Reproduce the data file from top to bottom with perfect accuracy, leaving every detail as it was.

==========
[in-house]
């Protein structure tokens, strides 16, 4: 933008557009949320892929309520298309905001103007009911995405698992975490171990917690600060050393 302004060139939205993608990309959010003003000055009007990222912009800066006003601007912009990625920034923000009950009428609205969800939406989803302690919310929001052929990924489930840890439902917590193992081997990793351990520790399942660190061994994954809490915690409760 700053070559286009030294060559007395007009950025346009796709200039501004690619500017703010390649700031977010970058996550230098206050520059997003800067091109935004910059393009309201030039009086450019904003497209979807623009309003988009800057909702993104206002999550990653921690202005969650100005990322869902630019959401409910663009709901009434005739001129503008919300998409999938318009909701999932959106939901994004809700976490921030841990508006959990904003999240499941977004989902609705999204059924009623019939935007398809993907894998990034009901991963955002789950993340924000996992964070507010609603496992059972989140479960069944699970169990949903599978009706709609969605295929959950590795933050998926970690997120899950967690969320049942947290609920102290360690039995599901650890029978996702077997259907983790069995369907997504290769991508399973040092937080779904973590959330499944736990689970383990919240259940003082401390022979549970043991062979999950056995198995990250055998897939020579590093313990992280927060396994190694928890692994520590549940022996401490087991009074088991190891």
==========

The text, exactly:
[in-house]
């Protein structure tokens, strides 16, 4: 933008557009949320892929309520298309905001103007009911995405698992975490171990917690600060050393 302004060139939205993608990309959010003003000055009007990222912009800066006003601007912009990625920034923000009950009428609205969800939406989803302690919310929001052929990924489930840890439902917590193992081997990793351990520790399942660190061994994954809490915690409760 700053070559286009030294060559007395007009950025346009796709200039501004690619500017703010390649700031977010970058996550230098206050520059997003800067091109935004910059393009309201030039009086450019904003497209979807623009309003988009800057909702993104206002999550990653921690202005969650100005990322869902630019959401409910663009709901009434005739001129503008919300998409999938318009909701999932959106939901994004809700976490921030841990508006959990904003999240499941977004989902609705999204059924009623019939935007398809993907894998990034009901991963955002789950993340924000996992964070507010609603496992059972989140479960069944699970169990949903599978009706709609969605295929959950590795933050998926970690997120899950967690969320049942947290609920102290360690039995599901650890029978996702077997259907983790069995369907997504290769991508399973040092937080779904973590959330499944736990689970383990919240259940003082401390022979549970043991062979999950056995198995990250055998897939020579590093313990992280927060396994190694928890692994520590549940022996401490087991009074088991190891």